Biopic about the life of Django Reinhardt, perhaps the greatest jazz guitarist of all time. Django and his quintet popularized "gypsy jazz" in France in the years leading up to and during WWII, with some of the most lovely music I've ever heard (bias warning: I am a fan and have been for a long time). If you don't know anything about Django Reinhardt, prepare for a wonderful discovery.
While the film is not perfect (it seems to take some liberties with at least a few plot details - hey, it's an historical drama, not a documentary), it does get the music wonderfully right, the performances seem mostly solid, and it does tell at least a small bit of the story of the persecution of Gypsy (Roma) people - a group usually lumped in as just one on the long list of those brutalized by the Nazis and thus often overlooked. The music carries this film nicely (it's really very well-done), allowing me to overlook the film's flaws. Best of all, it captures (I would imagine) some of the feel of life in prewar France and during the German occupation. And oh, that music...
My only disappointment was the absence of Stéphane Grappelli from the film (he apparently had fled to London, per a mention in the film), although a lot of the music depicted in the film sure sounded like that was him playing wonderfully on violin (so he almost seems present much of the time they're playing).
If you are a fan of jazz (or are at least open to learning about beautiful music), if you have a soft spot in your heart for France, this is a very enjoyable film. It'll make you want to light up a Gauloises (even if you despise smoking as I do), put on a scratchy, thick record of Le quintette du Hot Club de France, dream of the Liberation, and start shopping for flights to CDG. What a life, what a time it must have been, and what incredibly rich musical treasures they left us!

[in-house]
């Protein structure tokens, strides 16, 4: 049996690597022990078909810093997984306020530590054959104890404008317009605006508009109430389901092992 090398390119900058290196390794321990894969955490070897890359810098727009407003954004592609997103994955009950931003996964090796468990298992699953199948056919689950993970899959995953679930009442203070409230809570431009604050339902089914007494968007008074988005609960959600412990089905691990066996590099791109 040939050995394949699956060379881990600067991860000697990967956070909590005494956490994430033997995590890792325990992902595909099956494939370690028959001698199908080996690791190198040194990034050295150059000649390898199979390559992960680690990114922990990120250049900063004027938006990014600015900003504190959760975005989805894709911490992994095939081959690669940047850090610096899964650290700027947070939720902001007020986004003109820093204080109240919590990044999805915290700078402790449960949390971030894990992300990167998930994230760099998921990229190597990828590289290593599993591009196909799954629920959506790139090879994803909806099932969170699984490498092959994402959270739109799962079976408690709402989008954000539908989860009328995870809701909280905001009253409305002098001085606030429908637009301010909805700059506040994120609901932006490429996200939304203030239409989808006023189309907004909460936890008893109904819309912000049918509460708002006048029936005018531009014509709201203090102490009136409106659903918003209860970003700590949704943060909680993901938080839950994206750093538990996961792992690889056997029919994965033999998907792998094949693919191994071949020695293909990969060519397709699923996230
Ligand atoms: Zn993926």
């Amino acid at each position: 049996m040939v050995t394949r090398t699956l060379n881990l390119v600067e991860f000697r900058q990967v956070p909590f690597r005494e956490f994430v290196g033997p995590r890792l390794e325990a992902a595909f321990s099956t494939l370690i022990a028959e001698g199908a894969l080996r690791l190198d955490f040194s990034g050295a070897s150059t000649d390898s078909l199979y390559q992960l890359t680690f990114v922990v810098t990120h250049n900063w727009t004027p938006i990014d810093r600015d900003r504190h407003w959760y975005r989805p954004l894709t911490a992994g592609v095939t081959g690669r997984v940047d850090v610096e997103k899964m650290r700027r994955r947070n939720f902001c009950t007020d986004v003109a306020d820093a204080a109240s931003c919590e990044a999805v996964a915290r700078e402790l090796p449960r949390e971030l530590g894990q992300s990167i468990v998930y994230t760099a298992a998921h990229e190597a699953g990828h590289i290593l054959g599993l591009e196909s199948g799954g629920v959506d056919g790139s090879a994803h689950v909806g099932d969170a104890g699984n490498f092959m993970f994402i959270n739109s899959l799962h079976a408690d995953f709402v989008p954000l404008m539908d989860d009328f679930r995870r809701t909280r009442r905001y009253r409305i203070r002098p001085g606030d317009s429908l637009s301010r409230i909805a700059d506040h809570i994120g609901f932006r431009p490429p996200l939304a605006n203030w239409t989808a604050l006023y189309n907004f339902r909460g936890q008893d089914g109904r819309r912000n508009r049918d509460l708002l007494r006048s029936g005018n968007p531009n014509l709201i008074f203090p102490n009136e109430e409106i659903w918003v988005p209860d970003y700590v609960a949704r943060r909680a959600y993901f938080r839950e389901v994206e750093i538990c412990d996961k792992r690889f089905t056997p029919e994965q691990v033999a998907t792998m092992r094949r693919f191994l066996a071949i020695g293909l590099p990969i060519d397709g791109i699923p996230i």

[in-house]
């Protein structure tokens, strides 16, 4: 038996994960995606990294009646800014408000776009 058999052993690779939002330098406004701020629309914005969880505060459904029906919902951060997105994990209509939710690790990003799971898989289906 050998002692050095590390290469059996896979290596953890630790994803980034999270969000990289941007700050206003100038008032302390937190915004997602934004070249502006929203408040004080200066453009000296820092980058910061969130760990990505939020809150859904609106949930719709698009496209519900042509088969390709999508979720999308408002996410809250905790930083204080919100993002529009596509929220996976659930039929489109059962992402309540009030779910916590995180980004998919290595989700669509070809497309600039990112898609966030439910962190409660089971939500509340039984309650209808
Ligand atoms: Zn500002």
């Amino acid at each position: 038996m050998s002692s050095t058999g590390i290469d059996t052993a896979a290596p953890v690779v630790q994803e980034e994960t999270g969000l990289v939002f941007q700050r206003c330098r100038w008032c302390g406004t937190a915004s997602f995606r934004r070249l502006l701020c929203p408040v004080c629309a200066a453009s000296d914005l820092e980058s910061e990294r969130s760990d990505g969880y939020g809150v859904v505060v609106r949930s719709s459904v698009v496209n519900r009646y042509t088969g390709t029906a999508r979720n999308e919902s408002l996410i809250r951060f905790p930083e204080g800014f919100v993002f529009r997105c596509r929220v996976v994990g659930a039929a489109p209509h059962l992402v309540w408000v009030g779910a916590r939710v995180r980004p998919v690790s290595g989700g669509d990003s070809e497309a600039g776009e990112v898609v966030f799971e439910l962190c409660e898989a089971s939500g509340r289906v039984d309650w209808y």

A 2018 release, it's in French (of course, as it should be) with English subtitles. Should be available from the usual places (I got it on blueray from Netflix). I loved it (obviously). Maybe you will like it, too.
Rare footage of Quintett du Hot Club de France - Reinhardt and Grappelli in 1945
Some wonderful recordings to whet your appetite:
After You've Gone
The Sheik of Araby
Echoes of France/La Marseillaise
Yeah, not bad for a guy with just two working fingers on his left hand...